In search of sea glass on the shores of the Red Sea


We were done with our floating in the Dead Sea and walking through the historic site of Petra in Jordan. We arrived in Aqaba, wanting to have a little rest before we venture out to breathtaking Wadi Rum.

(I highly recommend staying at the Movenpick Resort & Spa Tala Bay hotel when you’re in Aqaba – it’s a beautiful resort, a little outside the city and Aqaba is a great base if you intend to visit Wadi Rum as it’s less than an hour away by car.)


One of the activities my daughter and I really enjoyed while we were in Aqaba was spending time walking along the shores of the Red Sea, in the private beach resort of the hotel we stayed. It was winter when we were in Jordan in December 2016 and though Aqaba is relatively ‘warmer’ than say, Amman or Petra, it was quite chilly in the mornings (and evenings).

This was where I introduced my daughter Pristine to sea glas because I am fascinated by them.


Every now and then, walking on the beach, Pristine stops, reaches down and plucks a piece of smooth glass out of the sand. We would spend at least an hour just looking down. Who knew collecting sea glass can be an incredibly relaxing activity! Walking down the beach will clear your mind and finding a sea glass is such a delight, like finding a little treasure – I mean, it’s not everyday you get to pick up one from the Red Sea, right?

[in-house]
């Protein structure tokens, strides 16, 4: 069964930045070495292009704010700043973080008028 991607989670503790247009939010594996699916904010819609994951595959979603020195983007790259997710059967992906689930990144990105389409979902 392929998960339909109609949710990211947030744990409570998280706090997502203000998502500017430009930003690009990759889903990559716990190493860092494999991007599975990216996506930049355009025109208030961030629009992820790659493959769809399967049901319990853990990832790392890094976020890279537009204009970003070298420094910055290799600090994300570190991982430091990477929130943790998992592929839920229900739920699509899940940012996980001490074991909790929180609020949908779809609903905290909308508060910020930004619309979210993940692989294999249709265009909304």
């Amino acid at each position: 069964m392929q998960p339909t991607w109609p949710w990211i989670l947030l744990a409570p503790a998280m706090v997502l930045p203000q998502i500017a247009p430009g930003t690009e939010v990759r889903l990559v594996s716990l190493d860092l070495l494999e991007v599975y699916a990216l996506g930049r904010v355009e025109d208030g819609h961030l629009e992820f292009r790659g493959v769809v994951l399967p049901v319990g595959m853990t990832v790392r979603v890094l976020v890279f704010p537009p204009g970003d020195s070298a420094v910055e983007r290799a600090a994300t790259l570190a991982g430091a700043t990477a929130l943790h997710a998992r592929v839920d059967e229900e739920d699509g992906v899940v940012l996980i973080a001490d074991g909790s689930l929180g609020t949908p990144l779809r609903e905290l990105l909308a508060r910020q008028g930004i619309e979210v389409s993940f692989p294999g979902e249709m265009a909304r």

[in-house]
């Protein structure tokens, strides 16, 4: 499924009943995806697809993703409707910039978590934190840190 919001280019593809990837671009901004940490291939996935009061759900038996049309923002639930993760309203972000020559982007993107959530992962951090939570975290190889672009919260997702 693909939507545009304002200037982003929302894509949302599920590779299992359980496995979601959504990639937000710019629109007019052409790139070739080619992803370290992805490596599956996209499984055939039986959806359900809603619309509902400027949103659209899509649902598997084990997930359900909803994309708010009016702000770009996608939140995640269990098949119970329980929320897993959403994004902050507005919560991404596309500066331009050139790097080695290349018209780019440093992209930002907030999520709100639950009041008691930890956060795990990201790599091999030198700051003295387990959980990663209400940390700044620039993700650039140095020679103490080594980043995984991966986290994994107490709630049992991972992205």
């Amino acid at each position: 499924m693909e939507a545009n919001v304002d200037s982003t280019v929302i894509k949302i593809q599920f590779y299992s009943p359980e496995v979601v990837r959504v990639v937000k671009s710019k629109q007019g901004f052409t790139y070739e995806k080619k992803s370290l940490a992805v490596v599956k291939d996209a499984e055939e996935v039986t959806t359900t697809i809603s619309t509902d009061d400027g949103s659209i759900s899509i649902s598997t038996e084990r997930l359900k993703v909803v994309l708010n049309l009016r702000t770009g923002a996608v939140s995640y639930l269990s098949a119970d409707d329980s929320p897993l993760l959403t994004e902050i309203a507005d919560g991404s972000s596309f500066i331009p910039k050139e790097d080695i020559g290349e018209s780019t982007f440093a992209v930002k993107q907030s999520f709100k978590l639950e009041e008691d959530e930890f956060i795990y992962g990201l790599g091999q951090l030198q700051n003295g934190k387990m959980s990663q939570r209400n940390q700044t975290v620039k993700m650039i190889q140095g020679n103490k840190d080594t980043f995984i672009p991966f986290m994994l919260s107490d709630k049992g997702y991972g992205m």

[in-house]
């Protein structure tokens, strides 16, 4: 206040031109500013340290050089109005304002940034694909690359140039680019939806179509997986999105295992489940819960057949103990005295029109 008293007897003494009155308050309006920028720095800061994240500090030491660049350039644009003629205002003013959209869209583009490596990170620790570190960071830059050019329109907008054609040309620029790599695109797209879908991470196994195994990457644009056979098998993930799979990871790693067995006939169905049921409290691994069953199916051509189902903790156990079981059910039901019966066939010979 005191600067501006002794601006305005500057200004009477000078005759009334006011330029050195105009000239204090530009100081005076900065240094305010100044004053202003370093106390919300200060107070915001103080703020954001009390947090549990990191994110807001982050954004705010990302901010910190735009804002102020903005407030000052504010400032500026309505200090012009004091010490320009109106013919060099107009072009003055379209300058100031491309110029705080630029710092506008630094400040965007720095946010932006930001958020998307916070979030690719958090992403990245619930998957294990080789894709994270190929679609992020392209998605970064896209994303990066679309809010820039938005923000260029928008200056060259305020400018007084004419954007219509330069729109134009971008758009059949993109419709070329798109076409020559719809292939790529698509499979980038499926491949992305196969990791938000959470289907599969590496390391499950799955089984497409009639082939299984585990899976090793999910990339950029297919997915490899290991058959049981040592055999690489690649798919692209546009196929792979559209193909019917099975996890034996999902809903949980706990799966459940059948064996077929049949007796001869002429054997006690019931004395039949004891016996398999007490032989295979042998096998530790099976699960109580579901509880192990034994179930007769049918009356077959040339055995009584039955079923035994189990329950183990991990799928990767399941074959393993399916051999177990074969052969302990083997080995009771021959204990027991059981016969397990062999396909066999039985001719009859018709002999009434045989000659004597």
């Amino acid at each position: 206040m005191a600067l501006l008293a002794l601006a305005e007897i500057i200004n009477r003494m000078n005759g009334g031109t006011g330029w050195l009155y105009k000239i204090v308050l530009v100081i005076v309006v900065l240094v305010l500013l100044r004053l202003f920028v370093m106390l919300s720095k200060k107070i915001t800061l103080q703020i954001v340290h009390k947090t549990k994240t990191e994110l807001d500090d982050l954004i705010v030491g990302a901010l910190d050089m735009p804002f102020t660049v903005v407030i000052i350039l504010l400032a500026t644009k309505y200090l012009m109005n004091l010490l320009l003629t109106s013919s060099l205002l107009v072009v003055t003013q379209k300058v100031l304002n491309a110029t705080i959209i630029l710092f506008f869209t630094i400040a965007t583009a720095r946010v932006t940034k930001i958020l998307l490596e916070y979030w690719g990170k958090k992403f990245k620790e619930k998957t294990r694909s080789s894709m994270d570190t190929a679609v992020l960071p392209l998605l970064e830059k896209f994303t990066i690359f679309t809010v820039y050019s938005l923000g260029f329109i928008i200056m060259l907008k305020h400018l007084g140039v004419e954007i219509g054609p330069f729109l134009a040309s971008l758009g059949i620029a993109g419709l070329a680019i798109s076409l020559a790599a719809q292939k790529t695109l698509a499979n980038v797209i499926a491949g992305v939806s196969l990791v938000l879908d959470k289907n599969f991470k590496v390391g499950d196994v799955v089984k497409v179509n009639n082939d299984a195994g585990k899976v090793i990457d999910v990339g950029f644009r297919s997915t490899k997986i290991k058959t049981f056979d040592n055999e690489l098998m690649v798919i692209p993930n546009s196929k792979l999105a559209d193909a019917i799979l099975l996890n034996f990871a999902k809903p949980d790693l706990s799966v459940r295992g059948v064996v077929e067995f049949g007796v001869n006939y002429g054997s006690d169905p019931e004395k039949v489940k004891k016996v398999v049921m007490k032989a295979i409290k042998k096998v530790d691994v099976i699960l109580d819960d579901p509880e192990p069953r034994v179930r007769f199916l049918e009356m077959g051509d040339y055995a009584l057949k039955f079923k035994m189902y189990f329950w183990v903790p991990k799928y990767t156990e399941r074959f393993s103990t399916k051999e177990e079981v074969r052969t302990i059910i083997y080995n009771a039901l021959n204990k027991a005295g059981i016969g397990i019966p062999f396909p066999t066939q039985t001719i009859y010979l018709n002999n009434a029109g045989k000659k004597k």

What is sea glass?

Sea glass is weathered glass, actually fragments of broken glass tossed/ended up in the ocean where wave action and salt water are the forces that give it its frosted look and a satiny feel.


sea glass 2
sea glass 3

I’ve read somewhere that it is also called beach glass and even mermaid’s tears. I don’t know about mermaid’s tears but it sure sounds fairy tale like. I like it.

Sea glasses are man-made, nature-perfected – pieces of glass from broken bottles, broken tableware, or even shipwrecks that are rolled and tumbled in the ocean for years until all of their edges are rounded off, and the slickness of the glass has been worn to a frosted appearance. So cool, no?

We collected a lot and kept it. It felt good in our pockets, like worry beads.

Ever since I spotted a piece of sea glass on the sand, I have been in love with it. The thought of a broken shard of glass tumbling in the waves for all those years and transforming into jewel like pieces with bits of history as each piece came from someone whose story will remain unknown is intriguing, mysterious and I think, precious.

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Now, here’s to collecting more sea glass from different parts of the world!